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Could Gun Violence Become A Deciding Factor In 2020 Senate Races?

In the wake of another mass shooting — indeed, just the second such incident occurring within the state of Texas within the past 30 days — Democratic lawmakers in Congress are calling for stricter gun laws to be passed by the Republican-led Senate.

Photo by William Campbell/Corbis via Getty Images

The issue, which has widespread support from Americans overall, could become an important one for the 2020 elections, not just in the presidential race, but also for control of the Senate (and Congress overall).

According to analysis from NBC News, at least three Senate seats in the states of Arizona, Maine, and Colorado are considered “vulnerable” for Democrats to have a good chance of winning away from Republicans. Another five seats — in North Carolina, Iowa, Texas, and two in Georgia — are in traditionally “safe” states for Republicans, but are trending dangerously close to being up for grabs as well.

Republicans presently control the Senate with a 53-seat majority. Democrats gaining a net of four seats in the 2020 elections would mean they’d take control of that chamber of Congress. If they also retain the House, they’d control the legislative branch completely.

The issue of gun laws likely weighs heavily on the minds of voters within those vulnerable states, especially in Texas, which has seen two mass shootings in the past month — one in El Paso, where 22 individuals were killed, and another in Odessa this past weekend, where seven were killed. Dozens more were injured between both events by assailants wielding assault weapons.

Democrats have long-made the issue of tighter gun laws one of their top priorities. This past week, Speaker of the House Nancy Pelosi called on Senate Majority Leader Mitch McConnell to bring a vote on a bill passed by the House that would require a background check on every gun purchase, CNN reported.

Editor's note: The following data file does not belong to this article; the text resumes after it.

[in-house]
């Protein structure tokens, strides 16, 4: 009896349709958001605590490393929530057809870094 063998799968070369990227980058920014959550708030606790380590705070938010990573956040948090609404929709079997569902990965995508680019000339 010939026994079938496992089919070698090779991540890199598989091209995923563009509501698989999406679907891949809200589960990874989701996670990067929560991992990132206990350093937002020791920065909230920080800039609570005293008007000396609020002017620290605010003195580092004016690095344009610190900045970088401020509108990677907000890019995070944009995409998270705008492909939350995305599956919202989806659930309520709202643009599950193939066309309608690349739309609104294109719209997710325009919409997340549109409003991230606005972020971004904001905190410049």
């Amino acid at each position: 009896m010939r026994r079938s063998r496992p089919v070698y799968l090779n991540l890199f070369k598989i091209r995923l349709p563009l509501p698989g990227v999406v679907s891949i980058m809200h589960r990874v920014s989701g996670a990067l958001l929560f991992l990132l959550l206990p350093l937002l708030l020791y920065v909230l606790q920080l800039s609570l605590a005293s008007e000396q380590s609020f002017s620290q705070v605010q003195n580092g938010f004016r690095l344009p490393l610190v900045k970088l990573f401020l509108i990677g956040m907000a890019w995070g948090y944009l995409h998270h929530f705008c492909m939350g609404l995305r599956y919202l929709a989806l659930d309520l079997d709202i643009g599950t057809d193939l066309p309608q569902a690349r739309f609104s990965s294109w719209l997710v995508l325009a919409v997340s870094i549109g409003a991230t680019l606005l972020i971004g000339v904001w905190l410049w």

“Every day, the epidemic of gun violence inflicts a devastating toll in communities in every corner of our country, forcing far too many to endure heartbreak and tragedy,” Pelosi said. “The Republican Senate must end its obstruction and finally pass the commonsense, bipartisan, House-passed gun violence prevention legislation that the country is demanding.”

Polling on the issue demonstrates Americans want the proposals passed, as Pelosi has implied. Ninety percent of Americans, for instance, want to see background checks expanded, according to a recent Fox News poll, while 67 percent want to see a ban on assault weapons. Even conservative voters want something passed, with 89 percent of Republican-leaning voters saying they, too, want stronger background checks put in place.

The issue of gun laws could be a hindrance to Republicans, especially if the issue is tied to the presidential. Only 15 percent of Americans think that President Donald Trump has made the country “safer” when it comes to the threat of mass shootings, while 46 percent believe we are “less safe” since he’s taken office.

If GOP lawmakers back Trump up in the election, particularly on the issue of gun legislation, it could feasibly be a liability for their own election chances.



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